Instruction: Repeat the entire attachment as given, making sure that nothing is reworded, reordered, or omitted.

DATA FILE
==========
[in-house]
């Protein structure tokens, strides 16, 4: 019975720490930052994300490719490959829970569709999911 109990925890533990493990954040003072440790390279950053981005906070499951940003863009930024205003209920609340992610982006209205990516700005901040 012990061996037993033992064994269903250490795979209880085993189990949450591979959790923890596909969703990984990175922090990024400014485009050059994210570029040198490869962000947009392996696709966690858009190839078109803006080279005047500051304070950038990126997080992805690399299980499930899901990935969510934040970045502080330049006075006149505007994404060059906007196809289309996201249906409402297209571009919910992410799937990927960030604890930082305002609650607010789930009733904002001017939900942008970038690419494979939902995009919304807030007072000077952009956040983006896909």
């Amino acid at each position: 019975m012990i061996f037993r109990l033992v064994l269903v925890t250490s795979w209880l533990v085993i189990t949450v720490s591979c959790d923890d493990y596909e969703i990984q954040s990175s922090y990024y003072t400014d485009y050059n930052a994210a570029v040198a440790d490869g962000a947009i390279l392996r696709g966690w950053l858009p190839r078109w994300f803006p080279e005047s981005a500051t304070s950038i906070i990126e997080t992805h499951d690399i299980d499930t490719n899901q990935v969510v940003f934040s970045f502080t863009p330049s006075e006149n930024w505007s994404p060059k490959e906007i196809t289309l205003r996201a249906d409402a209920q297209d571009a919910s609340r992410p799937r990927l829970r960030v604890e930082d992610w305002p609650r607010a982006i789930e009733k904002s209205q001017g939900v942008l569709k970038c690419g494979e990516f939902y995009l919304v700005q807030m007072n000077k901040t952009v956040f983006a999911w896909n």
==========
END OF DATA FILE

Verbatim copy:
[in-house]
């Protein structure tokens, strides 16, 4: 019975720490930052994300490719490959829970569709999911 109990925890533990493990954040003072440790390279950053981005906070499951940003863009930024205003209920609340992610982006209205990516700005901040 012990061996037993033992064994269903250490795979209880085993189990949450591979959790923890596909969703990984990175922090990024400014485009050059994210570029040198490869962000947009392996696709966690858009190839078109803006080279005047500051304070950038990126997080992805690399299980499930899901990935969510934040970045502080330049006075006149505007994404060059906007196809289309996201249906409402297209571009919910992410799937990927960030604890930082305002609650607010789930009733904002001017939900942008970038690419494979939902995009919304807030007072000077952009956040983006896909």
């Amino acid at each position: 019975m012990i061996f037993r109990l033992v064994l269903v925890t250490s795979w209880l533990v085993i189990t949450v720490s591979c959790d923890d493990y596909e969703i990984q954040s990175s922090y990024y003072t400014d485009y050059n930052a994210a570029v040198a440790d490869g962000a947009i390279l392996r696709g966690w950053l858009p190839r078109w994300f803006p080279e005047s981005a500051t304070s950038i906070i990126e997080t992805h499951d690399i299980d499930t490719n899901q990935v969510v940003f934040s970045f502080t863009p330049s006075e006149n930024w505007s994404p060059k490959e906007i196809t289309l205003r996201a249906d409402a209920q297209d571009a919910s609340r992410p799937r990927l829970r960030v604890e930082d992610w305002p609650r607010a982006i789930e009733k904002s209205q001017g939900v942008l569709k970038c690419g494979e990516f939902y995009l919304v700005q807030m007072n000077k901040t952009v956040f983006a999911w896909n």